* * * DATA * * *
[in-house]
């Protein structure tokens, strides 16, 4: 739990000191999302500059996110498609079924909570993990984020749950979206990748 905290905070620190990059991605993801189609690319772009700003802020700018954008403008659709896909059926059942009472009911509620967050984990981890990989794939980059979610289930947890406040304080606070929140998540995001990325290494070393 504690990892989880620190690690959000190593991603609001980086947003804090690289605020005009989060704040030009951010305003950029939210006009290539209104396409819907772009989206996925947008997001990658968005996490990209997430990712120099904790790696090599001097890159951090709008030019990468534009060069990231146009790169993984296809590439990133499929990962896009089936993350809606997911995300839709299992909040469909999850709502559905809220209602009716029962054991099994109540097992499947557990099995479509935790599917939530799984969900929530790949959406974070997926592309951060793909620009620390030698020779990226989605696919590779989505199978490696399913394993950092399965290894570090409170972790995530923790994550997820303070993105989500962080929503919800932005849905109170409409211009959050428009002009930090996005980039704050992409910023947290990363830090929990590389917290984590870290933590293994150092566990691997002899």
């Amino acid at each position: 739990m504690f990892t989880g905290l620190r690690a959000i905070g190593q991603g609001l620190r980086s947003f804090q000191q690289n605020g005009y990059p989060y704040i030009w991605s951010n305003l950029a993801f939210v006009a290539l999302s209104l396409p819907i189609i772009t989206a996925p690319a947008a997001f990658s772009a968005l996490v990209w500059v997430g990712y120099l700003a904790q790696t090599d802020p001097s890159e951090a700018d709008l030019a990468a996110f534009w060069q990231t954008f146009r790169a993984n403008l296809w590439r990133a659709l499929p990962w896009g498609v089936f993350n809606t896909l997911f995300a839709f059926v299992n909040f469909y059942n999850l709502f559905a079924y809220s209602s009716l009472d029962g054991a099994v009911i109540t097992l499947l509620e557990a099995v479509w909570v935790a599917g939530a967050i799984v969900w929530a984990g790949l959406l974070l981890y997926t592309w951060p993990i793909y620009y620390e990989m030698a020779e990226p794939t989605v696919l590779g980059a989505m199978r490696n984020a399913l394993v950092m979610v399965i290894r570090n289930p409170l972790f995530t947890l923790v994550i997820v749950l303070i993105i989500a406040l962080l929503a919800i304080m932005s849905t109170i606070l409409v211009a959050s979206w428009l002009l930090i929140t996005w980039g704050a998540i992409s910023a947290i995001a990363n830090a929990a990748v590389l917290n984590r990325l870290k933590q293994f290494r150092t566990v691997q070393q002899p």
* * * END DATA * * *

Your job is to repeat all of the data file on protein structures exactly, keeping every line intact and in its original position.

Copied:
[in-house]
């Protein structure tokens, strides 16, 4: 739990000191999302500059996110498609079924909570993990984020749950979206990748 905290905070620190990059991605993801189609690319772009700003802020700018954008403008659709896909059926059942009472009911509620967050984990981890990989794939980059979610289930947890406040304080606070929140998540995001990325290494070393 504690990892989880620190690690959000190593991603609001980086947003804090690289605020005009989060704040030009951010305003950029939210006009290539209104396409819907772009989206996925947008997001990658968005996490990209997430990712120099904790790696090599001097890159951090709008030019990468534009060069990231146009790169993984296809590439990133499929990962896009089936993350809606997911995300839709299992909040469909999850709502559905809220209602009716029962054991099994109540097992499947557990099995479509935790599917939530799984969900929530790949959406974070997926592309951060793909620009620390030698020779990226989605696919590779989505199978490696399913394993950092399965290894570090409170972790995530923790994550997820303070993105989500962080929503919800932005849905109170409409211009959050428009002009930090996005980039704050992409910023947290990363830090929990590389917290984590870290933590293994150092566990691997002899």
């Amino acid at each position: 739990m504690f990892t989880g905290l620190r690690a959000i905070g190593q991603g609001l620190r980086s947003f804090q000191q690289n605020g005009y990059p989060y704040i030009w991605s951010n305003l950029a993801f939210v006009a290539l999302s209104l396409p819907i189609i772009t989206a996925p690319a947008a997001f990658s772009a968005l996490v990209w500059v997430g990712y120099l700003a904790q790696t090599d802020p001097s890159e951090a700018d709008l030019a990468a996110f534009w060069q990231t954008f146009r790169a993984n403008l296809w590439r990133a659709l499929p990962w896009g498609v089936f993350n809606t896909l997911f995300a839709f059926v299992n909040f469909y059942n999850l709502f559905a079924y809220s209602s009716l009472d029962g054991a099994v009911i109540t097992l499947l509620e557990a099995v479509w909570v935790a599917g939530a967050i799984v969900w929530a984990g790949l959406l974070l981890y997926t592309w951060p993990i793909y620009y620390e990989m030698a020779e990226p794939t989605v696919l590779g980059a989505m199978r490696n984020a399913l394993v950092m979610v399965i290894r570090n289930p409170l972790f995530t947890l923790v994550i997820v749950l303070i993105i989500a406040l962080l929503a919800i304080m932005s849905t109170i606070l409409v211009a959050s979206w428009l002009l930090i929140t996005w980039g704050a998540i992409s910023a947290i995001a990363n830090a929990a990748v590389l917290n984590r990325l870290k933590q293994f290494r150092t566990v691997q070393q002899p």